new zealand

The Everyday Sexism Project exists to catalogue instances of sexism experienced by women on a day to day basis. They might be serious or minor, outrageously offensive or so niggling and normalised that you don’t even feel able to protest. Say as much or as little as you like, use your real name or a pseudonym – it’s up to you. By sharing your story you’re showing the world that sexism does exist, it is faced by women everyday and it is a valid problem to discuss.

If you prefer to e-mail me at This email address is being protected from spambots. You need JavaScript enabled to view it. I can upload your story for you instead. Follow us on Twitter (and submit entries by tweet) at @EverydaySexism.

add your story

Security code
new code

live feed   

#76638 Lee 2015-08-26 08:02
Got catcalled last night while walking the dog.

A couple of men in a car with the windows rolled down slowed down next to me and they howled at me. It was getting dark and there was nobody else around. They kept driving next to me until I turned the corner onto a sidewalk into a small park. I'm very familiar with the surrounding area and know a couple of 'escape routes' from there. I waited behind a hedge until they drove on after yelling after me some more, and then I quickly walked home again. I think the dog was a bit disappointed we didn't walk any further but I was so shaken, all I could think about wat getting home safely.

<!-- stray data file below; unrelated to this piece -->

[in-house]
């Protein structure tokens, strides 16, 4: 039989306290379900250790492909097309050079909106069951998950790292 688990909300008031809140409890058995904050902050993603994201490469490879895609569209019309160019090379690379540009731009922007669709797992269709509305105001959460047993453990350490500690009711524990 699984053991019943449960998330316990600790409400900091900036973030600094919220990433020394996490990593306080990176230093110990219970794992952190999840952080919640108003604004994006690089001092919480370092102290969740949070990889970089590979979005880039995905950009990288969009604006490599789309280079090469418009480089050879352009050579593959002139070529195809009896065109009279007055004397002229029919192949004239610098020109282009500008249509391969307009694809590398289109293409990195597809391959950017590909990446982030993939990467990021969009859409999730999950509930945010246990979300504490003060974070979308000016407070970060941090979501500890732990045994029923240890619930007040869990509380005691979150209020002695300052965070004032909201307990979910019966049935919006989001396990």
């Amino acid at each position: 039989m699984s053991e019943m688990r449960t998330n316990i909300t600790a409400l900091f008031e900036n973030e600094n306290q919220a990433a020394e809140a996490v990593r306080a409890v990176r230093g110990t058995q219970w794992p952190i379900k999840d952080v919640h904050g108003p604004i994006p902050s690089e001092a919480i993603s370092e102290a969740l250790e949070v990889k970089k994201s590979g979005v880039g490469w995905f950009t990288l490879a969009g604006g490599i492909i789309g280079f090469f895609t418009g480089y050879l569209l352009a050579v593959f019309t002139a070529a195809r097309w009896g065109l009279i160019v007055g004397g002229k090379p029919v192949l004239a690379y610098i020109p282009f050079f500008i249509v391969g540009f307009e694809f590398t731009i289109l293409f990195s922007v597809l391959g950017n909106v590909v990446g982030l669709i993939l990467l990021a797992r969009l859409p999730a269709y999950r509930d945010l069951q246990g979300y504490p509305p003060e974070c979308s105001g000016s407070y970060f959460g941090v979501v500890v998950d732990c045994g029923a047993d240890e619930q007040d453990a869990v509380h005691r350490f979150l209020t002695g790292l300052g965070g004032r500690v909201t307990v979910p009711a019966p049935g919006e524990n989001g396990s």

This happened in a child friendly and very quiet neighbourhood, literally a hundred yards from my house. I didn't turn around and walk home when they drove up to me because then they would know where I live, and I don't want that.